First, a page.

“Speak English at this table or I will fire you so fast you’ll wind up standing at the airport wondering how the hell you got from here to there without any goddamn pants on,” the senator snapped. The aide responded by paling and dropping the papers he’d been holding. “Can anyone here tell me what happened and how, in simple English words of two syllables or less?”

“Your screamer wasn’t working,” said Buffy. Every head in the room turned to her. She shrugged. “Every perimeter rig has a screamer built in. Yours didn’t switch on.”

“A screamer being ?” asked one of the aides.

“A heat-sensitive motion sensor,” said Chuck Wong. He looked anxious—and with good reason. Most of his job involves the design and maintenance of the convoy’s automated perimeter defenses. If there’d been a mechanical failure, it was technically his fault. “They scan moving objects for heat as well as motion. Anything below a certain range sets off an alert of possible zombies in the area.”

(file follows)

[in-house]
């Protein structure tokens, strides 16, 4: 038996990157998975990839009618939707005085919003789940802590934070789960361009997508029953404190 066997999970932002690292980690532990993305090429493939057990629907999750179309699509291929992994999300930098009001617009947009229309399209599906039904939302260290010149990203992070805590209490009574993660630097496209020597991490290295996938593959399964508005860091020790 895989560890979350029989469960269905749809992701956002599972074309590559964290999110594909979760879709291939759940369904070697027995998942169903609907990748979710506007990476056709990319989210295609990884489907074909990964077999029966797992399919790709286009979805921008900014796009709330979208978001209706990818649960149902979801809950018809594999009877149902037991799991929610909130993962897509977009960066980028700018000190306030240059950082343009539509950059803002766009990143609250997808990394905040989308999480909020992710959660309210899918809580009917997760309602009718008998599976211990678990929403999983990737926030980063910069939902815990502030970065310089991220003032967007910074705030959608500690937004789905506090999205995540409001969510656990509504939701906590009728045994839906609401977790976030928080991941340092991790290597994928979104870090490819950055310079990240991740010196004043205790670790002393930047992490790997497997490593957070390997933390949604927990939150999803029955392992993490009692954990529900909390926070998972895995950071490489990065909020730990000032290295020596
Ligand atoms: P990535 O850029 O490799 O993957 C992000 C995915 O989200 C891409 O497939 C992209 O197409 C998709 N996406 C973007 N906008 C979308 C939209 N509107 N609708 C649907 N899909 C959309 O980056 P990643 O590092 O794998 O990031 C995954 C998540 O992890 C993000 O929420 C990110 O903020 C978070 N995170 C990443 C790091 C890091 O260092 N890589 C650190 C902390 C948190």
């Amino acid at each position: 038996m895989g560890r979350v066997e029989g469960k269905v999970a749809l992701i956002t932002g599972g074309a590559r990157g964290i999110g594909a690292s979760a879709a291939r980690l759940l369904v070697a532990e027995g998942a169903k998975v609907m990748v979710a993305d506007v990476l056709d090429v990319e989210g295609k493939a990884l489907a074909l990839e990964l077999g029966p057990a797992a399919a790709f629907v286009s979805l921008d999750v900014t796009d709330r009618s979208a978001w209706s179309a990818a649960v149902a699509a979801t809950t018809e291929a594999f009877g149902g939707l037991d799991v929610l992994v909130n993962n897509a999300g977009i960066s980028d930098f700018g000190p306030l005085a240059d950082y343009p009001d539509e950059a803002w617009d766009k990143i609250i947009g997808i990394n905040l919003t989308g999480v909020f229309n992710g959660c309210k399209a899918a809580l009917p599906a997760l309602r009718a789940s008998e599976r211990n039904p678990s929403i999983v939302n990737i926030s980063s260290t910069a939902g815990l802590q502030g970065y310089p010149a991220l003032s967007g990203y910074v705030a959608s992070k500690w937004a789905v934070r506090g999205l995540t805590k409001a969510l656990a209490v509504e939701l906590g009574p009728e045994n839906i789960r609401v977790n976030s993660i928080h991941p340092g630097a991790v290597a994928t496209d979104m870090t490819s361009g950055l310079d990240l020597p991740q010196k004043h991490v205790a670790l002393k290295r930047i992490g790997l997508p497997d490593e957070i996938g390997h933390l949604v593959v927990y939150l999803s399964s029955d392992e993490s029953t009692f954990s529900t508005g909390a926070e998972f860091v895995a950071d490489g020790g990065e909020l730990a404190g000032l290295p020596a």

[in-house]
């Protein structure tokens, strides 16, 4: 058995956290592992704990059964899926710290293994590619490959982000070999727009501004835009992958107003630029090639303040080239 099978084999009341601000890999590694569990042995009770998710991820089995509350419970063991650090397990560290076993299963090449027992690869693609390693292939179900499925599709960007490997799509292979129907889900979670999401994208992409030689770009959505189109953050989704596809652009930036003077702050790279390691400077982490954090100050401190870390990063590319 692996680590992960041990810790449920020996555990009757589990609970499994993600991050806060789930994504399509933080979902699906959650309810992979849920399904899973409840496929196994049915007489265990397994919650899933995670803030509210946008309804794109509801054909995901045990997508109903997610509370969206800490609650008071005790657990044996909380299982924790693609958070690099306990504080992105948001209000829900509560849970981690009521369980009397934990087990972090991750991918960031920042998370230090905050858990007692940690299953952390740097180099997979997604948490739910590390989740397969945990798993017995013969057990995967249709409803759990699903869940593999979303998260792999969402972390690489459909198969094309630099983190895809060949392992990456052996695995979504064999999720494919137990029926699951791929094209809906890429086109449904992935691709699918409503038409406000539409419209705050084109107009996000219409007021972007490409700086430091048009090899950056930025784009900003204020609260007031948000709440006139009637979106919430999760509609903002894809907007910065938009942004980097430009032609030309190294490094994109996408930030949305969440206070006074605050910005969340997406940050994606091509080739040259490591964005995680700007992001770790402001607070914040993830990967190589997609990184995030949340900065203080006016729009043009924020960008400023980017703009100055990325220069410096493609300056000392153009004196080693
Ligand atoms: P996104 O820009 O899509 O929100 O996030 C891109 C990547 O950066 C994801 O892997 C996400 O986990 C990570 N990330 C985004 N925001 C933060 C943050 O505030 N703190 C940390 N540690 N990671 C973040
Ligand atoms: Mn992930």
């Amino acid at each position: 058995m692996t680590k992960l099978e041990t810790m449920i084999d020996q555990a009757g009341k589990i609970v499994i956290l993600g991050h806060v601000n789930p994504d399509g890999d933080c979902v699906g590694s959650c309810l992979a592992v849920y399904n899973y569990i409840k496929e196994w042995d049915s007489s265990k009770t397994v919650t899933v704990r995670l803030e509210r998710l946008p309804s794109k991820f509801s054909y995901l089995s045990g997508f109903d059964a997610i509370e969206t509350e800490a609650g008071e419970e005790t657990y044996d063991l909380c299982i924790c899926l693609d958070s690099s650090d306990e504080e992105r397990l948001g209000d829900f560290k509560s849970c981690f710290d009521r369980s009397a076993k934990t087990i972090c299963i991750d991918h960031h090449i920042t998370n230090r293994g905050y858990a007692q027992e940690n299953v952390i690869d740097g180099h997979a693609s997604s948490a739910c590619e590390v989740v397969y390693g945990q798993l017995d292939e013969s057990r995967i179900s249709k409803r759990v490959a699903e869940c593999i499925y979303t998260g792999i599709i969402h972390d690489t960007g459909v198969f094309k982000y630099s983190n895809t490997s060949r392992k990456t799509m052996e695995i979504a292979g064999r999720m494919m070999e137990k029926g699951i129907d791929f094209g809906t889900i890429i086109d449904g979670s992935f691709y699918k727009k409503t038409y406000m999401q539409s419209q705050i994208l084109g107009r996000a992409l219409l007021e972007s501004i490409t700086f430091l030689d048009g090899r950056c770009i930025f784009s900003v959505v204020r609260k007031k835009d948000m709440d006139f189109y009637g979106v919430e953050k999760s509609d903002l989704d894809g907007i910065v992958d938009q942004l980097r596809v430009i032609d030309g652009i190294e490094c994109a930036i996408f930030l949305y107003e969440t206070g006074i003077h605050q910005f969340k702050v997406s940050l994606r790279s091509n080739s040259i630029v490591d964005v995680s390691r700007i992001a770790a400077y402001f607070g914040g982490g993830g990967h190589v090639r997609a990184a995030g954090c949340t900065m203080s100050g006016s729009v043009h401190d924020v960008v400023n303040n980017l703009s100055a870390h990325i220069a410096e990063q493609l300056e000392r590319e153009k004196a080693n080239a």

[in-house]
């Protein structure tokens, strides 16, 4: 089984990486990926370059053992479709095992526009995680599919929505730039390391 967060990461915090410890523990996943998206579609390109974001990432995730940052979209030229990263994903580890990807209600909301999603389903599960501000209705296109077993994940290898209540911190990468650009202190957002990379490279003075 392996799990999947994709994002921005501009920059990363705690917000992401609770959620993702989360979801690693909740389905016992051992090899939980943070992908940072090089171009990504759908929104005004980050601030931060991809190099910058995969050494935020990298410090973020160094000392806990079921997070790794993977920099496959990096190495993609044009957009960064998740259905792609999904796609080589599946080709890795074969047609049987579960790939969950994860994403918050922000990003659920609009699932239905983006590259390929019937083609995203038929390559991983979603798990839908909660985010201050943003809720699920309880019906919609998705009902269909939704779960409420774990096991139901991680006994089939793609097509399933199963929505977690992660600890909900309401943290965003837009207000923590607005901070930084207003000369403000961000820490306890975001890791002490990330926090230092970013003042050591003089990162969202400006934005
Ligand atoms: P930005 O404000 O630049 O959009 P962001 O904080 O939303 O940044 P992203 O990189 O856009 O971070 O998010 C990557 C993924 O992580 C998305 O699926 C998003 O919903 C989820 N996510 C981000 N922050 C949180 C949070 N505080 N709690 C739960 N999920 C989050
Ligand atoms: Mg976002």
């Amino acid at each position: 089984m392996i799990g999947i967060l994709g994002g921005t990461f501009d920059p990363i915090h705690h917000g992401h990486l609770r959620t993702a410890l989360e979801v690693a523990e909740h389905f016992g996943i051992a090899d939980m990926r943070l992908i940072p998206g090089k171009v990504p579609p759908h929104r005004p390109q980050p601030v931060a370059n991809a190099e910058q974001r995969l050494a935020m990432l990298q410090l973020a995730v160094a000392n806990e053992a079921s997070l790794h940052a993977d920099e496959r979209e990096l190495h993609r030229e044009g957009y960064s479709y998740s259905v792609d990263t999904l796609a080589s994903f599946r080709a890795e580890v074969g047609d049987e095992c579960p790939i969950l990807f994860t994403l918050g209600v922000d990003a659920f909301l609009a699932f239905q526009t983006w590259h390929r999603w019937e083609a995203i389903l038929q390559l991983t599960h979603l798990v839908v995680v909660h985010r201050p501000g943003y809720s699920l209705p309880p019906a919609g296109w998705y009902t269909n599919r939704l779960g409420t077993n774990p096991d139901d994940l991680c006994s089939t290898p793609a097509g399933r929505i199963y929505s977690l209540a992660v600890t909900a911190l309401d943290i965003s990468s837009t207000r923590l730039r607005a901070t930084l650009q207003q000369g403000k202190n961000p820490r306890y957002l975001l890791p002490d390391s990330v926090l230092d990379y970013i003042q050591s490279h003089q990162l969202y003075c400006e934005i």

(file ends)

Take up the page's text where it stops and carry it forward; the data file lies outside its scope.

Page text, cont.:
“A really fresh one can fool a screamer, but the packs we saw last night were too mixed for that. They should have set off the alerts, and they didn’t.” Buffy shrugged again. “That means we had a screamer failure.”

“Chuck? Care to tell us why that happened?”

“I can’t. Not until we can arrange for a physical inspection of the equipment.”

“It’s arranged. Carlos, get three of your men and take Chuck for an inspection run. Report back as soon as you have anything.” Carlos nodded, heading for the door. Three of the other bodyguards moved away from the walls and followed, not waiting to be asked.

“I’ll need my equipment—” Chuck protested.

“Your equipment should be with the convoy, and since that’s where you’re going, I’m sure you’ll have everything you need,” the senator said. There was no arguing with his tone. Chuck obviously saw that. He stood, thin-boned hands twitching by his sides as he turned toward the door.